Power inverters convert direct current power like that from an RV battery bank or solar power system into alternating current or AC power. What should you consider when purchasing a power inverter? What factors matter when you’re shopping for a power inverter? And what factors shouldn’t really affect the decision?
How much power can the inverter supply? Low wattage devices tend to be cheaper and smaller but it will at best trickle charge your batteries if you’re using the device plugged into it. On the other hand, it can plug into the car or RV’s dashboard. It may even charge the device while you’re driving, pulling from the car engine’s power instead of drawing from house batteries. Low wattage devices like this typically have a single USB port and electrical plug.
High wattage power inverters can provide enough power to run high demand appliances like vacuum cleaners and space heaters. These inverters tend to be much larger. They may add to the noise level in the RV, too, if they need fans to keep cool.
Choose the inverter based on the standard load you expect to put it under with an additional 15 to 25 percent margin. For example, the standard coffee maker uses 300 watts, an LCD TV 120 watts and a laptop 100 watts. This means the inverter must be able to supply 520 watts of continuous power while everything is plugged in.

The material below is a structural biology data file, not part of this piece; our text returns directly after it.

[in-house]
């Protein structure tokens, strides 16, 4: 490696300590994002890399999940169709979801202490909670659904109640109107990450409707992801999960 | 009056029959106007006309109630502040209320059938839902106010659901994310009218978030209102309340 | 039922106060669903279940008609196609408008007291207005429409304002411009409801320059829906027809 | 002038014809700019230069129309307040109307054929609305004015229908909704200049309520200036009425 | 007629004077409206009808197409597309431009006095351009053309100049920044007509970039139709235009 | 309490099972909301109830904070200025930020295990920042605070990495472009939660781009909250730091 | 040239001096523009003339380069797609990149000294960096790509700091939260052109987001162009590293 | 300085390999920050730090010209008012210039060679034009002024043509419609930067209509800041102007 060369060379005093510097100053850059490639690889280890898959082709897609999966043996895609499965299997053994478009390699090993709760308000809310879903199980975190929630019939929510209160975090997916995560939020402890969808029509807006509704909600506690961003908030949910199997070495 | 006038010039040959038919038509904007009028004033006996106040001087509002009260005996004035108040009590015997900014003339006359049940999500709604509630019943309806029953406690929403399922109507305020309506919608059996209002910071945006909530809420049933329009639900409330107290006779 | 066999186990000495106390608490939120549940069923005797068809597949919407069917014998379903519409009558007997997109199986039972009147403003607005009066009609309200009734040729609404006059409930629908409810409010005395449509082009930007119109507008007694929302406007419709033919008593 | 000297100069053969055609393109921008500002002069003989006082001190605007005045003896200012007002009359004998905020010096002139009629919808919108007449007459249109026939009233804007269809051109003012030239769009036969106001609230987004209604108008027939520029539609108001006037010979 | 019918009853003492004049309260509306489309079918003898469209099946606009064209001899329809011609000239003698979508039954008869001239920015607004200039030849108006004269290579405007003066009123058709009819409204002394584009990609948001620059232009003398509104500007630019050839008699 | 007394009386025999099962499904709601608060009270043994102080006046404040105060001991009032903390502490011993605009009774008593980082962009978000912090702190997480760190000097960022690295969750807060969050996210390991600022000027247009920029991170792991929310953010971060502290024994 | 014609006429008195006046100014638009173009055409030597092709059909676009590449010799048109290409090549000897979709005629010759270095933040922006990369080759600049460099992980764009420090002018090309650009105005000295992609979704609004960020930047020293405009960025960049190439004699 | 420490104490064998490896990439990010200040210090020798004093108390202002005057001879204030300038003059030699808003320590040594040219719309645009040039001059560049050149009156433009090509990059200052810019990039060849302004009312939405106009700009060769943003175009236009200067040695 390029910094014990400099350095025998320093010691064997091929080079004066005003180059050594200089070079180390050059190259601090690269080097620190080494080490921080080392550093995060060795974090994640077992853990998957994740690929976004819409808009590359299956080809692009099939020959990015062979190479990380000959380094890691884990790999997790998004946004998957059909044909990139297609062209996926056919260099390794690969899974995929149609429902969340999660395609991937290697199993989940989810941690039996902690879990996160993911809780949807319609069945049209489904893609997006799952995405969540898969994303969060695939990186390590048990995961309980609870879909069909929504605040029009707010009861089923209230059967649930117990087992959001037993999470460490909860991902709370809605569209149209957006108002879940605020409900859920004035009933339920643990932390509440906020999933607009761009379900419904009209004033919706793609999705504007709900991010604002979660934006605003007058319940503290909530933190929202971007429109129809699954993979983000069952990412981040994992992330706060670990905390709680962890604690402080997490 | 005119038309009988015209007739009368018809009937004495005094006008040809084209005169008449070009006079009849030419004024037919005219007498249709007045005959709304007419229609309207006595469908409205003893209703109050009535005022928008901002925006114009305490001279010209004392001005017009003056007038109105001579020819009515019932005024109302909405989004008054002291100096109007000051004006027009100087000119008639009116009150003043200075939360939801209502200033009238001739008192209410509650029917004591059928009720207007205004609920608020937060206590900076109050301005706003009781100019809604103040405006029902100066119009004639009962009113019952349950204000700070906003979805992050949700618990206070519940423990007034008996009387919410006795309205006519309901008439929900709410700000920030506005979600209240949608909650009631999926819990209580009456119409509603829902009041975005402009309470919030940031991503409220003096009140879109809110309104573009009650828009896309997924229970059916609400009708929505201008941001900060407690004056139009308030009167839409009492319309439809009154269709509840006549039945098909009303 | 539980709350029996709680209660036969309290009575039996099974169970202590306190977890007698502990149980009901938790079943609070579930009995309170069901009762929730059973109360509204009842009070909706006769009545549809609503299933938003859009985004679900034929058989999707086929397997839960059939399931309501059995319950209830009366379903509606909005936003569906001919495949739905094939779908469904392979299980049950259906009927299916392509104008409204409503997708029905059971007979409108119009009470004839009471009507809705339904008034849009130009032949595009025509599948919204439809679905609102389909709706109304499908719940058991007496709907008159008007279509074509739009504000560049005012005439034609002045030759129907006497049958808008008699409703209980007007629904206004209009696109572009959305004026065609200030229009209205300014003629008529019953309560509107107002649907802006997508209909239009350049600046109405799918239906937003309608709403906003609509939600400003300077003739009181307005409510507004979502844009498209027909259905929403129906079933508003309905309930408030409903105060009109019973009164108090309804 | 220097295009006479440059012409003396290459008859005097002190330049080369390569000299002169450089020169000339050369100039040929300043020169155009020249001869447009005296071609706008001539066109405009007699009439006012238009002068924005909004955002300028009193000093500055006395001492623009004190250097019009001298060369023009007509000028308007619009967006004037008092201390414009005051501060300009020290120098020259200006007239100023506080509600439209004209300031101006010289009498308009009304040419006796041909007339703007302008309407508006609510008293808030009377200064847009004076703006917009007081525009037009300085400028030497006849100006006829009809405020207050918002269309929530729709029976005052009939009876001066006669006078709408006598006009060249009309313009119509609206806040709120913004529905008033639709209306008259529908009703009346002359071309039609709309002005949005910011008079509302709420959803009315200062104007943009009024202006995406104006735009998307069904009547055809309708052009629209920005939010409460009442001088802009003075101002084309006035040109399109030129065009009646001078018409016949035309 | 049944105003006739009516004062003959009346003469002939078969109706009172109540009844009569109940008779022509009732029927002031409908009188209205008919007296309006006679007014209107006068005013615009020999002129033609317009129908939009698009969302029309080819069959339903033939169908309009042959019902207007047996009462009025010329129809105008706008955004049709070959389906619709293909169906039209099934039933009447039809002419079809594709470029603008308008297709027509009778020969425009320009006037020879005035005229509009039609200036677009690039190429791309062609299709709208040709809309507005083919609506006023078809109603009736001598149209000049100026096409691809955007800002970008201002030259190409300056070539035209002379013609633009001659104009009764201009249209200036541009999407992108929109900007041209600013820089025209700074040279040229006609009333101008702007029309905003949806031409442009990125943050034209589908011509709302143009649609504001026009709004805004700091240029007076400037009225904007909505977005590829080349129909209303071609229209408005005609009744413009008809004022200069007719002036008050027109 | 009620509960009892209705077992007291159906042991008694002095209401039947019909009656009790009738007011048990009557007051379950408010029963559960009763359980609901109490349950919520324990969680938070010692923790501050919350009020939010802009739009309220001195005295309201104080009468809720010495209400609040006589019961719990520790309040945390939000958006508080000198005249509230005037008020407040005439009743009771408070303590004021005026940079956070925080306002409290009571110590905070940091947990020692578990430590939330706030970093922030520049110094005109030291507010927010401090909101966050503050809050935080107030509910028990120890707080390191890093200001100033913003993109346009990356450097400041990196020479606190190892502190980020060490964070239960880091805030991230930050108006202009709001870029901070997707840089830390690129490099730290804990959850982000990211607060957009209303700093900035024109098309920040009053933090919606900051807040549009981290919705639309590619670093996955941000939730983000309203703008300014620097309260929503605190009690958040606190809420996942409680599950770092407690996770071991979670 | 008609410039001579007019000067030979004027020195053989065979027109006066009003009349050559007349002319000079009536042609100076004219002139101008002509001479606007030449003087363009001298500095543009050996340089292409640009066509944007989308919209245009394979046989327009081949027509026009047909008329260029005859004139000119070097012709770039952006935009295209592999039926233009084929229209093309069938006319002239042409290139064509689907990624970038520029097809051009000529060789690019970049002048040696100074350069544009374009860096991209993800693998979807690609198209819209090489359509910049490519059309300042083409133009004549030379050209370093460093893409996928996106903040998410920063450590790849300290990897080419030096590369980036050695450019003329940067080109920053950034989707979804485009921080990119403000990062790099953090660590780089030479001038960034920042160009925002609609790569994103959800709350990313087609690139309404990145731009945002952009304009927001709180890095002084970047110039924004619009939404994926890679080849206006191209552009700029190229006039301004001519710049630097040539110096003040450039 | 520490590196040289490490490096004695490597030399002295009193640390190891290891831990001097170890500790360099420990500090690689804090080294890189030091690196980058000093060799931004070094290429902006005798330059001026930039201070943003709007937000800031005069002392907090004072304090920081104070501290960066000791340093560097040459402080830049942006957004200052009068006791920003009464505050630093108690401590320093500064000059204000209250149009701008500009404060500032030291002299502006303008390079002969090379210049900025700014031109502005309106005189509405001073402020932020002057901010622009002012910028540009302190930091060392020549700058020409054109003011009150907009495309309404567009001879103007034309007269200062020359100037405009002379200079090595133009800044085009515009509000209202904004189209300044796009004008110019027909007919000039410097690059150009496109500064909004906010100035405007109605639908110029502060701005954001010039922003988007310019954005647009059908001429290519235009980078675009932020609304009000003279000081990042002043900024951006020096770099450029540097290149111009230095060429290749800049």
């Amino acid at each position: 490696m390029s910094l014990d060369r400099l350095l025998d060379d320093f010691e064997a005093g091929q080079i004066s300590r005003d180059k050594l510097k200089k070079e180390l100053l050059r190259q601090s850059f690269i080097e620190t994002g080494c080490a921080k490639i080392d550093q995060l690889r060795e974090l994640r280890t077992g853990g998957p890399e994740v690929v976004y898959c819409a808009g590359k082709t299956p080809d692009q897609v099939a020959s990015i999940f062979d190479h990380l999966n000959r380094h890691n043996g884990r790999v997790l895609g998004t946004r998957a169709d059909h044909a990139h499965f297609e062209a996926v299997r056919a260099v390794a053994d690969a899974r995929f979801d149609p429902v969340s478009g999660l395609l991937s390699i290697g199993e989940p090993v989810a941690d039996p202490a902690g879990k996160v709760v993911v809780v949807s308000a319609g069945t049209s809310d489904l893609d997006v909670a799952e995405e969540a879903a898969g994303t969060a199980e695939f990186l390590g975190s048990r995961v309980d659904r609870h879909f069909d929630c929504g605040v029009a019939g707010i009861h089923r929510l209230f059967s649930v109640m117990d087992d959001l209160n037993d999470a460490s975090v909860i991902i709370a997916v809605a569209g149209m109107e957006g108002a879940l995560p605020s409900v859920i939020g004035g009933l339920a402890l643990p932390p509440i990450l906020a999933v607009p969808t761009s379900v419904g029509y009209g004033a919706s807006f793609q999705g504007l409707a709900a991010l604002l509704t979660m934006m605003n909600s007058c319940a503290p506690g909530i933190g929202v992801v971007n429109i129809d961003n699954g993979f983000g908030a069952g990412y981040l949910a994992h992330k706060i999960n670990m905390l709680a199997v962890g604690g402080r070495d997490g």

However, you may want to turn on lights and use another small appliance. And the coffee maker and TV draw extra power when they’re first turned on. This means you shouldn’t buy an inverter unless it can deliver at least 600 watts of power. A refrigerator requires 1500 to 2000 Watts.
Heavy duty power chargers / inverters tend to deliver high power but at low quality. You’ll be able to run power tools like drills and heavy draw appliances like blenders, but don’t plug your smart phone into it to charge without an additional level protection like a surge protector.
The alternative is having a second smaller inverter that lets you safely charge sensitive electronics via the vehicle dashboard. That increases the cost of hardware, but you don’t have to try to make a single inverter/charger do everything. And if the main high-power inverter is burned out, the smaller one should still work.
2. Power Quality
Power quality refers to the stability in the voltage and harmonics. A system with lower power quality may put out a harsh square wave though it is alternating current. This will cause excessive jerking and vibration in a high-power motor like those found in an air conditioner or vacuum cleaner.
Low power quality is a greater problem in sensitive electronics. It can burn out circuits in control boards for CPAP machines and smart phones. If you’re going to be plugging smart electronics or medical devices into the power inverter, high power quality is a necessity.
Know that medical grade inverters can safely charge your smart devices like cell phones. Just don’t pay for medical grade inverters if it isn’t necessary, and look for power quality standards that make an inverter safe for medical devices though they aren’t specifically labeled as such.